With Women in the Workplace, Bronto Leads by Example

Starr Stephenson, Events Marketing Associate

Starr Stephenson, Events Marketing Associate

Last week, I had the opportunity to attend North Carolina Technology Association’s “Women in the Workplace, Priming the Gender Pipeline” event. As a woman who has worked in male-dominated industries her whole career, I was excited to hear the latest findings from McKinsey & Company on Women in the Workplace.

I walked in expecting to hear good news about the strides women have made in the workplace… What I didn’t expect was McKinsey & Company to say that “it will take more than 100 years for women to reach parity in the C-suite if we don’t change what we are doing.” We spent the next 90 minutes learning about the current state of the workplace and listening to panelists give insightful ideas and solutions to the obstacles we’re facing. The biggest takeaway for me was that the most effective way for companies to move forward is to have senior leadership set clear goals and priorities around diversity and then hold themselves accountable.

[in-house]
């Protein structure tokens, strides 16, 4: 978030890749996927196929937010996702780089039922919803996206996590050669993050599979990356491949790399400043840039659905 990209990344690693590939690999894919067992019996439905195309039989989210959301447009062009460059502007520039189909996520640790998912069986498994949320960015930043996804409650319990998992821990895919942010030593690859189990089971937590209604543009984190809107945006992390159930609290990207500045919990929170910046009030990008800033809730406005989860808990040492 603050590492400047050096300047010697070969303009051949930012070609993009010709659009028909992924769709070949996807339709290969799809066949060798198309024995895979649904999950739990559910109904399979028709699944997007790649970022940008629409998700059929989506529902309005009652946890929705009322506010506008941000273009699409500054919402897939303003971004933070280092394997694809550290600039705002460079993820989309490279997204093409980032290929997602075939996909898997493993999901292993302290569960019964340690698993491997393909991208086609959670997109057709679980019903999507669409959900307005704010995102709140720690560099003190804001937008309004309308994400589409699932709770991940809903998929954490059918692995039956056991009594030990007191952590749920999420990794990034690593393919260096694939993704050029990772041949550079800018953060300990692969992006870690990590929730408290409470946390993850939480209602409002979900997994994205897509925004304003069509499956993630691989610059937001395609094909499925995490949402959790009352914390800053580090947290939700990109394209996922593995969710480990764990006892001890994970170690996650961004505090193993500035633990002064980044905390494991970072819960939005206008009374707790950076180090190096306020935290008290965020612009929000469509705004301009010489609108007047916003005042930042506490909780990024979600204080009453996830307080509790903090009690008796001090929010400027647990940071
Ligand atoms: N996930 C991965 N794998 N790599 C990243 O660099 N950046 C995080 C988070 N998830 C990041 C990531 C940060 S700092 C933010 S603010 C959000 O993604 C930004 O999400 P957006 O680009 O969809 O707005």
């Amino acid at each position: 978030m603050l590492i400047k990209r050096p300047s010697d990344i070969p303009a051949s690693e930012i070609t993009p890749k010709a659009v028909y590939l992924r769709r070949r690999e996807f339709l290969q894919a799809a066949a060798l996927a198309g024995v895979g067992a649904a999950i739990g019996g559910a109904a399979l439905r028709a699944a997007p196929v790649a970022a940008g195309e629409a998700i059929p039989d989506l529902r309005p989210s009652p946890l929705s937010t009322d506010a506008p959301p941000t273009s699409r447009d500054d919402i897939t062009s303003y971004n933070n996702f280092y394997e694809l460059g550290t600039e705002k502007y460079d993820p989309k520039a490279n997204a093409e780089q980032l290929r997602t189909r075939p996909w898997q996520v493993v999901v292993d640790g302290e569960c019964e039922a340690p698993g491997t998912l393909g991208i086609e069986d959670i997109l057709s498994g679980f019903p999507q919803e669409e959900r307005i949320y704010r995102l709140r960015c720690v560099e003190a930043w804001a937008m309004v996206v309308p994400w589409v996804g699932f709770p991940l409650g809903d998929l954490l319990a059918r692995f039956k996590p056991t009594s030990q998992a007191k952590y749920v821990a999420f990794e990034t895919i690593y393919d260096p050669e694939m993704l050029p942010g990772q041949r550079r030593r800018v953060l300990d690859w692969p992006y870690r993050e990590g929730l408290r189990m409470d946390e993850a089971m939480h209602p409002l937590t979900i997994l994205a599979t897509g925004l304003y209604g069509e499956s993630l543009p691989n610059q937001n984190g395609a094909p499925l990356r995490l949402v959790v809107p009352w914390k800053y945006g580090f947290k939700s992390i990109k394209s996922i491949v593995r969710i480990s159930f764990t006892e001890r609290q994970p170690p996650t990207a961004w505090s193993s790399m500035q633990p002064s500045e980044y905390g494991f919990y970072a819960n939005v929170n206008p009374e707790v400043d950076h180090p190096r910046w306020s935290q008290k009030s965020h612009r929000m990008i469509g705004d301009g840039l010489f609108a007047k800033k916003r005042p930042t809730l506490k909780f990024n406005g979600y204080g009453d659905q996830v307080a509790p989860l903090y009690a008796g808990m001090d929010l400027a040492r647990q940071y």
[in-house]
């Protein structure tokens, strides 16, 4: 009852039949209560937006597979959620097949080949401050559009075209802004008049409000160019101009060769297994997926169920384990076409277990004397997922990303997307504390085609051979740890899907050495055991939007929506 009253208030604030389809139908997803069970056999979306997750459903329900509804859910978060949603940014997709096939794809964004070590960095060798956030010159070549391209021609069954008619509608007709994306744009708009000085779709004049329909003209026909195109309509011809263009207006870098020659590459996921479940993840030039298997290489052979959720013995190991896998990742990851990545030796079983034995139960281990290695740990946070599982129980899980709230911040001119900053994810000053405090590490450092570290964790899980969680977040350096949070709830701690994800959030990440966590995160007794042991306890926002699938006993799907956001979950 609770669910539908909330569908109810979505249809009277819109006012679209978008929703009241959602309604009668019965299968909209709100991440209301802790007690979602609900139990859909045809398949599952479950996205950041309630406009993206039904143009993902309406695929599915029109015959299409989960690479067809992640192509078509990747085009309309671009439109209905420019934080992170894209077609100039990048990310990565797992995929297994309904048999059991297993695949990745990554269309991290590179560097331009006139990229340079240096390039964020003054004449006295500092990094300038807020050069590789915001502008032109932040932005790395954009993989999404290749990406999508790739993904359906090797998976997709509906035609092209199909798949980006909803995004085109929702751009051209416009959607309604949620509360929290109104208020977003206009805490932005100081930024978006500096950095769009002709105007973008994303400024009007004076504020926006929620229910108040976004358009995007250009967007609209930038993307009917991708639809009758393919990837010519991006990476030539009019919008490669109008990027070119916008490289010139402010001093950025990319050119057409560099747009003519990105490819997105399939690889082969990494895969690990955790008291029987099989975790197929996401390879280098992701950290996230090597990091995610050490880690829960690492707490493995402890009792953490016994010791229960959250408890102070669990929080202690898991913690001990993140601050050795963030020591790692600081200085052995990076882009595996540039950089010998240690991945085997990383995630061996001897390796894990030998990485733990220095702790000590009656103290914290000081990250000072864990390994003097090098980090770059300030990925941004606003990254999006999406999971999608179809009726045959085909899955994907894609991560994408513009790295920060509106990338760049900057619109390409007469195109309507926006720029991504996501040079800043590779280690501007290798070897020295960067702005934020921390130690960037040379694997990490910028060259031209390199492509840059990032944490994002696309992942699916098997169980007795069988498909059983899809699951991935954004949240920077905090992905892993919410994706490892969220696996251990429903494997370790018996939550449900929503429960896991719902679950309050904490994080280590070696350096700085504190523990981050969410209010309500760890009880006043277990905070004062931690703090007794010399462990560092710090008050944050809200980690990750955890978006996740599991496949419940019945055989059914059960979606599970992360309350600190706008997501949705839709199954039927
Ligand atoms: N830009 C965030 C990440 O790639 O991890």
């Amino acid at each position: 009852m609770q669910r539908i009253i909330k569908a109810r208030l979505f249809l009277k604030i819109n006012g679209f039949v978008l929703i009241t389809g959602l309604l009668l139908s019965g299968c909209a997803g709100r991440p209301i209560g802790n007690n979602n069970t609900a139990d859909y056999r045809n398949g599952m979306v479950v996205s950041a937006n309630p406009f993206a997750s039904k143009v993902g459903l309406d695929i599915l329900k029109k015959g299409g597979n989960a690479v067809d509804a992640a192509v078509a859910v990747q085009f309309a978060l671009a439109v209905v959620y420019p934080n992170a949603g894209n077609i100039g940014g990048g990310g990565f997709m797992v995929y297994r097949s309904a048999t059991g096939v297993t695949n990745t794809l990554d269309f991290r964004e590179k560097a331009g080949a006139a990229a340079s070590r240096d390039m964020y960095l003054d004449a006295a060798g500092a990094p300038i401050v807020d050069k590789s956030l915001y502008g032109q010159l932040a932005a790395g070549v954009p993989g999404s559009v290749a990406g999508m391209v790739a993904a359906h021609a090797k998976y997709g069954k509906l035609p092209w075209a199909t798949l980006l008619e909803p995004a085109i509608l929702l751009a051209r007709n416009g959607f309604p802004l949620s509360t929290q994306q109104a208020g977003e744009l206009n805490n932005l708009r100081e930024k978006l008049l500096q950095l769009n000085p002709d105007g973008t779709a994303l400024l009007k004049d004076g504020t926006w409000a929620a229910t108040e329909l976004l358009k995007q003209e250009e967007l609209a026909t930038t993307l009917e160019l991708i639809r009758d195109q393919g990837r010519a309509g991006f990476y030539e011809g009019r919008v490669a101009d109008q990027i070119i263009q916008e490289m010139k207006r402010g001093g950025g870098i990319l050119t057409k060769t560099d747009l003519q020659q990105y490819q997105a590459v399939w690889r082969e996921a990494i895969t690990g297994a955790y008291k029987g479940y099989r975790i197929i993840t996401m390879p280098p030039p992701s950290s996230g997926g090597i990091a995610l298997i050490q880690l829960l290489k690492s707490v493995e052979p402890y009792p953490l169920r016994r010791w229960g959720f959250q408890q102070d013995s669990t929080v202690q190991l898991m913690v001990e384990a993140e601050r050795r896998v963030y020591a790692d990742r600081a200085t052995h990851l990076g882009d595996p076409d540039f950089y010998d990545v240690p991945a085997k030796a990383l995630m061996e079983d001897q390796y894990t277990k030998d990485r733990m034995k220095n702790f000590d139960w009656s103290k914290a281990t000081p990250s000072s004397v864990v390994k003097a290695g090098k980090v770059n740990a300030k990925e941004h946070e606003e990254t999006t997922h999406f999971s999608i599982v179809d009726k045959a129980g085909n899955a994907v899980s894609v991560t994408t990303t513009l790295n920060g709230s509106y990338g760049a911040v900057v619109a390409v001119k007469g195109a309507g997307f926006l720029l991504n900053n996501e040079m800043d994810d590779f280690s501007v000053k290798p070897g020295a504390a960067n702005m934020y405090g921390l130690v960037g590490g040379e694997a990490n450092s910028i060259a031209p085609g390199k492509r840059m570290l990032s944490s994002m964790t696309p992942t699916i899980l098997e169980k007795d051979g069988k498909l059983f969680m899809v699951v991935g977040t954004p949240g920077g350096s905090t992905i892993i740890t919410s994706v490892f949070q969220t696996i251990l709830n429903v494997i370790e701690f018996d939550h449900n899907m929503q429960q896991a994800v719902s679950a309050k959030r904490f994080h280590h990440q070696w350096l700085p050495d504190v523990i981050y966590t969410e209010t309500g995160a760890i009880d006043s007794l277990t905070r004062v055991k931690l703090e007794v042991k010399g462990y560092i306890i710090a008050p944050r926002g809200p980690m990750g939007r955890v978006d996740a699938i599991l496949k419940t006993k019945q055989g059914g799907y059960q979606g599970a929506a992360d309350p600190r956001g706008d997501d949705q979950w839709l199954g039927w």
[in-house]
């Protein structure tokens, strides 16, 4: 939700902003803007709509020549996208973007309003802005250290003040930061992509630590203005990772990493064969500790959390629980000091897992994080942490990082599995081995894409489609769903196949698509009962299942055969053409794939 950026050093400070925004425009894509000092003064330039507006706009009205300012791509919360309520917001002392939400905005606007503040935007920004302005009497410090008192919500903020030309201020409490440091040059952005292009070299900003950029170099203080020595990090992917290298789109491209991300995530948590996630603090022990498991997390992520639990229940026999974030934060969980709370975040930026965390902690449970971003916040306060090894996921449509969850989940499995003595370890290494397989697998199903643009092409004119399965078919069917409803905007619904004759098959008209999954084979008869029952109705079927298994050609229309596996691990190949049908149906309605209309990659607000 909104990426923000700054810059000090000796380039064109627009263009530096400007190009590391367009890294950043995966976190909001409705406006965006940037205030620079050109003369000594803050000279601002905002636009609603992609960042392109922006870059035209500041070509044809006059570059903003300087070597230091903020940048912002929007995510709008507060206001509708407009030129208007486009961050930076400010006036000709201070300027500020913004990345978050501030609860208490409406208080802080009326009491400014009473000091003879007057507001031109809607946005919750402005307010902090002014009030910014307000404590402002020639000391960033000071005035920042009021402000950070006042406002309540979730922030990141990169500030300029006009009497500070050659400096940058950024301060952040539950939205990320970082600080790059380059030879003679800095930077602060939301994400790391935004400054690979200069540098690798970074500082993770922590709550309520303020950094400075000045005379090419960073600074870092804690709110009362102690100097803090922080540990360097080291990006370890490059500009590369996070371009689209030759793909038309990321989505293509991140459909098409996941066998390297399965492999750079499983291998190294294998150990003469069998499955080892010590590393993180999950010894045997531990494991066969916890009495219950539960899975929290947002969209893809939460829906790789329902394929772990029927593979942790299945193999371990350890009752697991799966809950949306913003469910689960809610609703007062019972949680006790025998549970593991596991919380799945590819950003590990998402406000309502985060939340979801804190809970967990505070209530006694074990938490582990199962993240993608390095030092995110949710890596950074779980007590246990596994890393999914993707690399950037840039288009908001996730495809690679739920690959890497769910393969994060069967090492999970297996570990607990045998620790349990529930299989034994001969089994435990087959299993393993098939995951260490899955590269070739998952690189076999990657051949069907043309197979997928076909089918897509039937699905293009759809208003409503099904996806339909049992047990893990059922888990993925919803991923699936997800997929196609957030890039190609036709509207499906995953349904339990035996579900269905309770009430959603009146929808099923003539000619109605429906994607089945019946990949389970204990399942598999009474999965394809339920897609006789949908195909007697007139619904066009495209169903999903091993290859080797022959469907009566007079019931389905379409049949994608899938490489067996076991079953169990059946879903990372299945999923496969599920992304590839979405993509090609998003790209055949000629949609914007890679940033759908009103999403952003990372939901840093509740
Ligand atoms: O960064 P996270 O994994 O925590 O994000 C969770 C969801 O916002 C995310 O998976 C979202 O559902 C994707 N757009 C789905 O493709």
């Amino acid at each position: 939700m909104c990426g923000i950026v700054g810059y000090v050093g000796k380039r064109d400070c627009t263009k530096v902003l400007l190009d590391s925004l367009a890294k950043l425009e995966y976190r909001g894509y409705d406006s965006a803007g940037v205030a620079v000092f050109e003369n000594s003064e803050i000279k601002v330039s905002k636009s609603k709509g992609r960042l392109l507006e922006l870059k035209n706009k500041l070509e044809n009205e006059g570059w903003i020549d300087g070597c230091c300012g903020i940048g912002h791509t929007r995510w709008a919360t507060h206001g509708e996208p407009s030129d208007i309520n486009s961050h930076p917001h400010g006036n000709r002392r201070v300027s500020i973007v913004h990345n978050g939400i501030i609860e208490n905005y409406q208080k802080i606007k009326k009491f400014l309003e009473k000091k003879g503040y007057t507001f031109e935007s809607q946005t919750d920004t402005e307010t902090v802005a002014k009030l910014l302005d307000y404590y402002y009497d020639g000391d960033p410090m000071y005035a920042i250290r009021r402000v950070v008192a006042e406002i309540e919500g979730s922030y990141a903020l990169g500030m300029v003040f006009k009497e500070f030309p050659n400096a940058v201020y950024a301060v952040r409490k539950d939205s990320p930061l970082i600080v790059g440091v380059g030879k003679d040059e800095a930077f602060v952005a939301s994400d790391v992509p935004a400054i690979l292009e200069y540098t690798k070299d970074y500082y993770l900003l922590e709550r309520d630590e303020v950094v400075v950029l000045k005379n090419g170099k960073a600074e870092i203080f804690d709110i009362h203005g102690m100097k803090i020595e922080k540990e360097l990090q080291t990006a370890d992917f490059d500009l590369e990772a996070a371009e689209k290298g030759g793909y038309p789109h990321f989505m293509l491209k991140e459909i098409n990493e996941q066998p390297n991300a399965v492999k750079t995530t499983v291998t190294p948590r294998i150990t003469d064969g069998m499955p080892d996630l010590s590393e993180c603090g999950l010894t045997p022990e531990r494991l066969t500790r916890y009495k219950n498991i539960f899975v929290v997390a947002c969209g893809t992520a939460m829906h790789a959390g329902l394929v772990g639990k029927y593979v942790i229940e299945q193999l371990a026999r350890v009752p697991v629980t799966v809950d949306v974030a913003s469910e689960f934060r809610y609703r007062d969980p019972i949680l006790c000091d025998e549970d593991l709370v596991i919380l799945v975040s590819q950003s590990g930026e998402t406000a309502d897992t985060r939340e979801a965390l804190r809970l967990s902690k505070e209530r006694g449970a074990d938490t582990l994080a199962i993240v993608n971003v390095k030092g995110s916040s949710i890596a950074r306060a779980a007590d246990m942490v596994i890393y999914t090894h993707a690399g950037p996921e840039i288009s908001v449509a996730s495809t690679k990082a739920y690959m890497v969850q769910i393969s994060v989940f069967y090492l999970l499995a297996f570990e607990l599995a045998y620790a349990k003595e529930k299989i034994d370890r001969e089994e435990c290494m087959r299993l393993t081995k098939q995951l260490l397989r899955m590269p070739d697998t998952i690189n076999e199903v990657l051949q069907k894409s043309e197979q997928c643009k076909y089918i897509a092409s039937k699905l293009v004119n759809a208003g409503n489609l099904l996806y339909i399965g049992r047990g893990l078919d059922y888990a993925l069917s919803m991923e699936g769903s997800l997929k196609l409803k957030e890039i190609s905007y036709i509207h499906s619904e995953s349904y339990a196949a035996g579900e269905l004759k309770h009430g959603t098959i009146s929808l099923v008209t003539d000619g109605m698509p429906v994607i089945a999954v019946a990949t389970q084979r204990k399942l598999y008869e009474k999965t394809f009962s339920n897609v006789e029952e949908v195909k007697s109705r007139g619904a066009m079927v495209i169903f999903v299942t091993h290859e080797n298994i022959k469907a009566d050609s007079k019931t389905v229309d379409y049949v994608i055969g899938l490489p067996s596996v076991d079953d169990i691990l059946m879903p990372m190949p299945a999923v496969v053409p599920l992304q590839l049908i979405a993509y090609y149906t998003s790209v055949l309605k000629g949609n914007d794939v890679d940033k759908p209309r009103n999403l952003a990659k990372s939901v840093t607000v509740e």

When you work at a place like Bronto, it’s hard to grasp that the broader research suggests we aren’t moving forward quickly enough. Our GM Carolyn Sparano and Senior Director of Marketing Susan Wall are both talented, female leaders who make themselves accessible and champion the success of other women. McKinsey & Company’s research found that companies with more women in management are 15% more likely to be in the top quartile of their industry than those who don’t.

A company’s culture plays a key role in helping women succeed. And while Bronto might be better known for our cool campus and snacks, we also have an active chapter of Women in NetSuite (WIN). It’s our goal to advance the professional development of women through recruitment, sponsorship, networking, education and advocacy. We host quarterly events and started a mentoring program. My involvement in WIN brought me to the NCTA event, along with two colleagues, and I was thrilled to attend.

One hundred years is a long time to wait for parity – I’m happy to work for a company that’s ahead of the curve.